Make sure that your estimator is unbiased if you use importance
sampling! The paper also contains details on this radiometric
- As is often the case in rendering, your code won't produce correct
images until everything is working just right. Try to think of
ways that you can modularize your work and test as much of it as
possible incrementally as you go. Use assertions liberally to try to
verify that your code is doing what you think it should at each
step. Another wise course of action would be to produce a
visualization of the rays refracting through your lens system as a
debugging aid (compare to those at the top of this web page).
Step 3: Exploring the way a camera works with your simulator
In this section you'll explore how various choices affect focus, depth of
field and exposure in your camera. Keep copies of your scenes that you use
here, as you will email them to me.
- The double gauss and telephoto lenses can be well approximated as a thick
- Your first task is to determine the critical points of these
lenses to characterize its thick lens approximation. Compute these
critical points by tracing rays that are parallel to the optical axis
from the front and back of the lens stack, as described in the
paper.; (These will give you the coordinates for D_P, D_P', D_F and
D_F' in the diagram below, which you will report in your
write-up). How do the parameters for the two lenses differ?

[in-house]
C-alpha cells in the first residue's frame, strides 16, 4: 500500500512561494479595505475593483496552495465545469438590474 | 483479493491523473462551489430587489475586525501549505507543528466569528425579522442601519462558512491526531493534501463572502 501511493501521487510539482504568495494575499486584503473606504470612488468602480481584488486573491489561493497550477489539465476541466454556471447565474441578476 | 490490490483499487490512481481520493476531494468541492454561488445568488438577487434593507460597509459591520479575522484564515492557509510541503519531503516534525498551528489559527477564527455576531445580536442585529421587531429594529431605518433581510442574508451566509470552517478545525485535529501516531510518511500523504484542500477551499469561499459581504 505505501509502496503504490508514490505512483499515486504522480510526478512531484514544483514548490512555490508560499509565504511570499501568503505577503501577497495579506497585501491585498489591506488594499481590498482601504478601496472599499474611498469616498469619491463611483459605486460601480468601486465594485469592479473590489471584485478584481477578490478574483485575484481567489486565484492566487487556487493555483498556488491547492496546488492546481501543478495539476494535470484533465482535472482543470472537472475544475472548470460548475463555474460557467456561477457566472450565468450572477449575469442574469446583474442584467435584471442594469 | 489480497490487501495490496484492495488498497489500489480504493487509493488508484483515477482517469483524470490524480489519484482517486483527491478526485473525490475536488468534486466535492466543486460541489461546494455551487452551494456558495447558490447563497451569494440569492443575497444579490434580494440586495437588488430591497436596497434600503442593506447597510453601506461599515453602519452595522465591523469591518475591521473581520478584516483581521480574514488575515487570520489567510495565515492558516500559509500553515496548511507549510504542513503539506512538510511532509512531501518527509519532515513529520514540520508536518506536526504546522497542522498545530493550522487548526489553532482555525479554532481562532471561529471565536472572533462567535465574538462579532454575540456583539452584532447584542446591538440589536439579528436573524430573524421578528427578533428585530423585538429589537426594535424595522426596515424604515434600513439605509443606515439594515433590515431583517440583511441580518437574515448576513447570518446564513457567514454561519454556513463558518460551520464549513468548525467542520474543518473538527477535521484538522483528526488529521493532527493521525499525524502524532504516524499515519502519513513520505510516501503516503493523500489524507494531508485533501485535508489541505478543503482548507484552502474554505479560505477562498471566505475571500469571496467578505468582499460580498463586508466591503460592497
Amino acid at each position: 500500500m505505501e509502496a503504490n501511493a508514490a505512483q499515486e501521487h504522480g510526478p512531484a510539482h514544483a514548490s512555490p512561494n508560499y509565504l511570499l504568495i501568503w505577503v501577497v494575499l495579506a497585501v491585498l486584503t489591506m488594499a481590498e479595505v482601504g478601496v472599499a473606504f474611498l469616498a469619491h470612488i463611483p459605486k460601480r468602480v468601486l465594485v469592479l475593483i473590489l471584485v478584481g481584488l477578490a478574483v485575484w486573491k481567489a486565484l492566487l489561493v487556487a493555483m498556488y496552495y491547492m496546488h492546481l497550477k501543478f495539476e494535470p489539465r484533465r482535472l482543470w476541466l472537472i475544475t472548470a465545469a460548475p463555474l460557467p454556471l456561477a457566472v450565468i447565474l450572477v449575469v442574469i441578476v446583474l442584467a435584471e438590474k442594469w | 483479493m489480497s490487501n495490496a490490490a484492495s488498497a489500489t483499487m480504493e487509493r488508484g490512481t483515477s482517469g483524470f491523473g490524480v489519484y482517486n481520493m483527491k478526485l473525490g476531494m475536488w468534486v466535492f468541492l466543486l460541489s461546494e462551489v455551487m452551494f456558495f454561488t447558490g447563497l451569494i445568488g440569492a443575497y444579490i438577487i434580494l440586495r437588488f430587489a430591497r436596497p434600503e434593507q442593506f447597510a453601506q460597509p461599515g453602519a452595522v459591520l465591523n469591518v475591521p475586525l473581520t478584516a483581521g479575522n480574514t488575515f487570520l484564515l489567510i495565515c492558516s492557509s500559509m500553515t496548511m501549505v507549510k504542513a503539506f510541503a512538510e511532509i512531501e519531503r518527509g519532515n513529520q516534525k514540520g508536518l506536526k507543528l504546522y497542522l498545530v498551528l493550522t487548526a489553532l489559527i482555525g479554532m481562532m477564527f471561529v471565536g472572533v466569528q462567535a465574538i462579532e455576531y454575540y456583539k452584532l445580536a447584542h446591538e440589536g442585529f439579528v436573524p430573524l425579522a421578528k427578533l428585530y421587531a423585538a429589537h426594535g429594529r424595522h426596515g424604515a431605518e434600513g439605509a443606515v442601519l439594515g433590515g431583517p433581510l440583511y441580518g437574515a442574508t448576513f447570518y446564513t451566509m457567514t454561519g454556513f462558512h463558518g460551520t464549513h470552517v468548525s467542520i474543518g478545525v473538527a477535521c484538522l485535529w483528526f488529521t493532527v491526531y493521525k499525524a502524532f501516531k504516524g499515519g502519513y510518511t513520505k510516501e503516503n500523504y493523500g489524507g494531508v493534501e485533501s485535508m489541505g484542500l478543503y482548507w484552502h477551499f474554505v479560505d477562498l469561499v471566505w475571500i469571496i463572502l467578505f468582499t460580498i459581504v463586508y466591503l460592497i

- Your second task is to verify your critical point calculation by
taking an appropriate picture with the camera. The scene will consist
depth of field target. The idea here is to take a picture of a ruler on
a 45 degree angle. If the ruler intersects the plane of focus, then
the sharpest point on the image of the ruler lets you deduce the depth
of the conjugate plane. We have created a file,
dof_target.pbrt, and a test scene, dof-test.pbrt, that
includes this object. The scene is set up so that when you take
a picture of the ruler the point of sharpest focus lets you read off
the distance of the focal point from the front of the lens. For
example, the following image shows that the focal point is between 70
and 80 mm of the front of the ruler. The texture for the ruler is
shown on the right.
Your job is to modify dof-test.pbrt to produce a picture where the
subject is projected at unit magnification onto the film plane (i.e. 1
mm on the subject appears as 1 mm on the film), and show that the focal
depth is as expected given your critical point calculation.
- Compute the values for D_X and D_X' in the following diagram that